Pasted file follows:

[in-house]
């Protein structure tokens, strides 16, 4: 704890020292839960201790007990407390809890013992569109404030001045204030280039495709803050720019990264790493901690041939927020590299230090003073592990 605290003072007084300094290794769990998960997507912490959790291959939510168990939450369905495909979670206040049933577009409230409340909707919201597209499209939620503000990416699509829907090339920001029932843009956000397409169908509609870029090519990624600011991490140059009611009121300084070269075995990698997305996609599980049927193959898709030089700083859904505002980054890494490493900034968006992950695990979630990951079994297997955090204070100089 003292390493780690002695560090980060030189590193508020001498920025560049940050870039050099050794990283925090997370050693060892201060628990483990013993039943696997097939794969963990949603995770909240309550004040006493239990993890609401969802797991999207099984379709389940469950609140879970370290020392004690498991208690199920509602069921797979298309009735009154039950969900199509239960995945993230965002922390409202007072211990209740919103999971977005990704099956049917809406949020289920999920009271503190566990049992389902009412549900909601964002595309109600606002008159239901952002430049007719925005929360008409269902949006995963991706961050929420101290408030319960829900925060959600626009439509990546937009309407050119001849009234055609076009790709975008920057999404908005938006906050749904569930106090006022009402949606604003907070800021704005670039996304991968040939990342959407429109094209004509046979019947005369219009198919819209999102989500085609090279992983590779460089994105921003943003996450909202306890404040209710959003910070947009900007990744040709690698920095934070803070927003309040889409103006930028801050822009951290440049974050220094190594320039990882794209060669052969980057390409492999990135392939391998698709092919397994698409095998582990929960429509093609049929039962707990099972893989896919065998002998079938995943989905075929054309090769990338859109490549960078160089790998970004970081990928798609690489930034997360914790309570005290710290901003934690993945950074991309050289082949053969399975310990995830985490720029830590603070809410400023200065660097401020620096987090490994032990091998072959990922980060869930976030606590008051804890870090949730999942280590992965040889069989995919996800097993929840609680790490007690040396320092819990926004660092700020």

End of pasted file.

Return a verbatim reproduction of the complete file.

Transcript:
[in-house]
């Protein structure tokens, strides 16, 4: 704890020292839960201790007990407390809890013992569109404030001045204030280039495709803050720019990264790493901690041939927020590299230090003073592990 605290003072007084300094290794769990998960997507912490959790291959939510168990939450369905495909979670206040049933577009409230409340909707919201597209499209939620503000990416699509829907090339920001029932843009956000397409169908509609870029090519990624600011991490140059009611009121300084070269075995990698997305996609599980049927193959898709030089700083859904505002980054890494490493900034968006992950695990979630990951079994297997955090204070100089 003292390493780690002695560090980060030189590193508020001498920025560049940050870039050099050794990283925090997370050693060892201060628990483990013993039943696997097939794969963990949603995770909240309550004040006493239990993890609401969802797991999207099984379709389940469950609140879970370290020392004690498991208690199920509602069921797979298309009735009154039950969900199509239960995945993230965002922390409202007072211990209740919103999971977005990704099956049917809406949020289920999920009271503190566990049992389902009412549900909601964002595309109600606002008159239901952002430049007719925005929360008409269902949006995963991706961050929420101290408030319960829900925060959600626009439509990546937009309407050119001849009234055609076009790709975008920057999404908005938006906050749904569930106090006022009402949606604003907070800021704005670039996304991968040939990342959407429109094209004509046979019947005369219009198919819209999102989500085609090279992983590779460089994105921003943003996450909202306890404040209710959003910070947009900007990744040709690698920095934070803070927003309040889409103006930028801050822009951290440049974050220094190594320039990882794209060669052969980057390409492999990135392939391998698709092919397994698409095998582990929960429509093609049929039962707990099972893989896919065998002998079938995943989905075929054309090769990338859109490549960078160089790998970004970081990928798609690489930034997360914790309570005290710290901003934690993945950074991309050289082949053969399975310990995830985490720029830590603070809410400023200065660097401020620096987090490994032990091998072959990922980060869930976030606590008051804890870090949730999942280590992965040889069989995919996800097993929840609680790490007690040396320092819990926004660092700020």